The Therapeutic Products Act 2023 – key information for manufacturers of medical devices

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The Therapeutic Products Act 2023 (Act) will come into force on 1 September 2026 (unless an earlier date is chosen by the Government). The Act consolidates the rules relating to all therapeutic products, replacing the Medicines Act 1981 and the Dietary Supplements Regulations 1985. It will be important for all manufacturers of medical devices to be aware of how the Act will affect the production and use of those devices.

What is covered

The definition of a therapeutic product is wide-ranging, covering products that are intended for use in, on, or in relation to humans for a therapeutic purpose, products that are intended for use as an active ingredient of a medicine, and any products that are specified in regulations.

Therapeutic products are divided into four types:

  • medicines, which include pain relief available at supermarkets (such as paracetamol), vaccines, chemotherapy medicines, and patient-specific genetic treatments;
  • medical devices, including products ranging from tongue depressors and bandages to implantable devices (such as pacemakers), cell-phone-based diagnostic software, and robotic surgery machines;
  • active pharmaceutical ingredients (APIs), which are the active ingredients of medicines; and
  • natural health products (NHPs), which include products such as vitamin and mineral supplements, herbal remedies, animal extracts, probiotics, enzymes, and essential fatty acids.

The Act provides for the regulation of all therapeutic products, to ensure that they are of acceptable quality and safety, that medicines and APIs are of acceptable efficacy, that medical devices have acceptable performance, and that the health benefit claims of NHPs are substantiated.

Although therapeutic products are products intended for human use, the Act also controls veterinary activities that involve the use of human medicines or medical devices for animal patients.

Market authorisation

Most medical devices will not be able to be imported, supplied, or exported unless they have a market authorisation (which will be issued by the Therapeutic Products Regulator), or there is a specific licence or permit. However, some custom-made devices are expected to be exempt from this requirement once regulations are developed.

Once a product has a market authorisation, the person to whom the authorisation was issued (known as the sponsor) is responsible for ensuring that the product conforms to the authorisation and meets the applicable product standards. The sponsor must be based in New Zealand, and must be considered to be a fit and proper person to be a sponsor. The sponsor will also have ongoing obligations in relation to post-market surveillance, record-keeping, record keeping, and reporting.

Market authorisation will only be automatically granted to medicines that are currently consented under the Medicines Act 1981. Other products, including all medical devices that were lawfully supplied in New Zealand before the Act comes into force, will have temporary authorisations. A sponsor will have between six months and five years in which to seek market authorisation, with the length of time depending on whether or not the device was an exempt medical device under the Medicines (Database of Medical Devices) Regulations 2003.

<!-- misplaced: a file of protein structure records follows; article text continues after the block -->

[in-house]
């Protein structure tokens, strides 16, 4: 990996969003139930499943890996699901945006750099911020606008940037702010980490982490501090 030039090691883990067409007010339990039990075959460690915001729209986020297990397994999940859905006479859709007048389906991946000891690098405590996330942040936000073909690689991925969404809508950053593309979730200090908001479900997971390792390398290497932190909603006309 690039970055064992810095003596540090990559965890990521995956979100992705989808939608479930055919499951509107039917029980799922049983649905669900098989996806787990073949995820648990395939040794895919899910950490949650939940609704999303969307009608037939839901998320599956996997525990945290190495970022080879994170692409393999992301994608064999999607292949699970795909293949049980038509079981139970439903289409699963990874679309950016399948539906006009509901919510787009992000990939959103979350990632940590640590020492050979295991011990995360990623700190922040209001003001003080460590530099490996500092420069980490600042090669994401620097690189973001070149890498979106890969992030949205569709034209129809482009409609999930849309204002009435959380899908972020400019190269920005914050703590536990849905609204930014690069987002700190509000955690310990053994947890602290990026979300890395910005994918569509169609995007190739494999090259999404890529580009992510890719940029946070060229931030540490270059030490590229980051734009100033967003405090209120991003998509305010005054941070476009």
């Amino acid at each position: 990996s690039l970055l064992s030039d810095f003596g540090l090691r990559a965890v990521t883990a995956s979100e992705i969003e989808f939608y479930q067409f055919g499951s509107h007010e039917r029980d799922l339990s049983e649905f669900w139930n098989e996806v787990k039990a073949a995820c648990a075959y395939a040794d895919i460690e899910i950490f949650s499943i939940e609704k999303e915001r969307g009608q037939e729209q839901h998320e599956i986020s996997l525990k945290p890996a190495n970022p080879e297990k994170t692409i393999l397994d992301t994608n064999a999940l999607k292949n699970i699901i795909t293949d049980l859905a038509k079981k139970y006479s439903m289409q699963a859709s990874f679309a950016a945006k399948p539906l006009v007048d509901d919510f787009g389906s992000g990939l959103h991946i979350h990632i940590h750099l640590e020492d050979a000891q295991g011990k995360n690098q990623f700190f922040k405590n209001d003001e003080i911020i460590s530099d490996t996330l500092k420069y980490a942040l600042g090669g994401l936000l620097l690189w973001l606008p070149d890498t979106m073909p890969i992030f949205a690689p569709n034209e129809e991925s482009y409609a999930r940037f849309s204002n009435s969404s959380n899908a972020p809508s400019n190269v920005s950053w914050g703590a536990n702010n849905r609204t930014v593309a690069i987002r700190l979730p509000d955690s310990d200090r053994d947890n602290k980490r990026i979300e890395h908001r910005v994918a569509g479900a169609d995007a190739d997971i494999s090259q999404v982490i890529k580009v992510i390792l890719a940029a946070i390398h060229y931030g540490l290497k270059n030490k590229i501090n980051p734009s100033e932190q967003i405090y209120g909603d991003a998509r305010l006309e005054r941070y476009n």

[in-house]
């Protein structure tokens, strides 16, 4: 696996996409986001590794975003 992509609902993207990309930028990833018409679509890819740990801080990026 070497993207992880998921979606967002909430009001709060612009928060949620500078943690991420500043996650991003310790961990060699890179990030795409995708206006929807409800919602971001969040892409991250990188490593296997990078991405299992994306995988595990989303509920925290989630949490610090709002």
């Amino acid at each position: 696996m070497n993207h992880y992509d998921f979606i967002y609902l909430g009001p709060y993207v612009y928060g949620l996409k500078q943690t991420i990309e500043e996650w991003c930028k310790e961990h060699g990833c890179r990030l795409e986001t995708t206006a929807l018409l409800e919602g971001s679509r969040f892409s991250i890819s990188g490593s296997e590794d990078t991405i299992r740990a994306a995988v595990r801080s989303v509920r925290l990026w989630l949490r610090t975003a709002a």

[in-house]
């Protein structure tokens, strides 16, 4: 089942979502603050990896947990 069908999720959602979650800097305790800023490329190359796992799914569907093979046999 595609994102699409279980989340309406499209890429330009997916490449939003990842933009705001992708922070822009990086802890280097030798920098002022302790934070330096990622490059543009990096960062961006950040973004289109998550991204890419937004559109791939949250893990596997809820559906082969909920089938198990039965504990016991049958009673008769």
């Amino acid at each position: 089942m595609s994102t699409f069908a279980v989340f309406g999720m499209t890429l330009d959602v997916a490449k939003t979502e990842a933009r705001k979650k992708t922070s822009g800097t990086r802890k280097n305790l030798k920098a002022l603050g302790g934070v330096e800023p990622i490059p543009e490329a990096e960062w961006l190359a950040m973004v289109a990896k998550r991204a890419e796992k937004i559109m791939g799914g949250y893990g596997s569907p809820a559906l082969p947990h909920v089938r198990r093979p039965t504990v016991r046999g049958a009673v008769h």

Controlled activities

The Act will regulate who can carry out controlled activities involving therapeutic products. These controlled activities include cover various aspects of the business of a medical device manufacturer, including:

  • manufacturing;
  • wholesale and non-wholesale supply; and
  •  exporting.

Every person in the supply chain for therapeutic products must comply with an extensive set of rules. Manufacturers of medical devices will need to follow rules relating to:

  • when, where, how, and by whom the activity is carried on;
  • the equipment and materials used;
  • quality control and assurance processes; and
  • having procedures in place to deal with expired or recalled items.


Penalties for a breach of the Act for an individual can be imprisonment for a term not exceeding five years and/or a fine not exceeding $200,000, and for a company a fine not exceeding $1 million.

Civil penalties, for contravening specific provisions in the course of a business or undertaking, and for the purpose of making a commercial gain or avoiding a commercial loss, can result in having to pay the greatest of whichever of the following are applicable:

  • if the conduct constituting the contravention was a transaction, the consideration for the transaction;
  • if the contravention resulted in the person making a commercial gain or avoiding a commercial loss, three times the amount of the gain made or loss avoided as a result of the contravention (if it can be ascertained);
  • if the person is an individual, $250,000; and
  • if the person is not an individual, $2,000,000.

If you have any questions about how the Act may affect your business, or about health sector laws generally, please contact a member of our health law team.

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Disclaimer: The content of this article is general in nature and not intended as a substitute for specific professional advice on any matter and should not be relied upon for that purpose.

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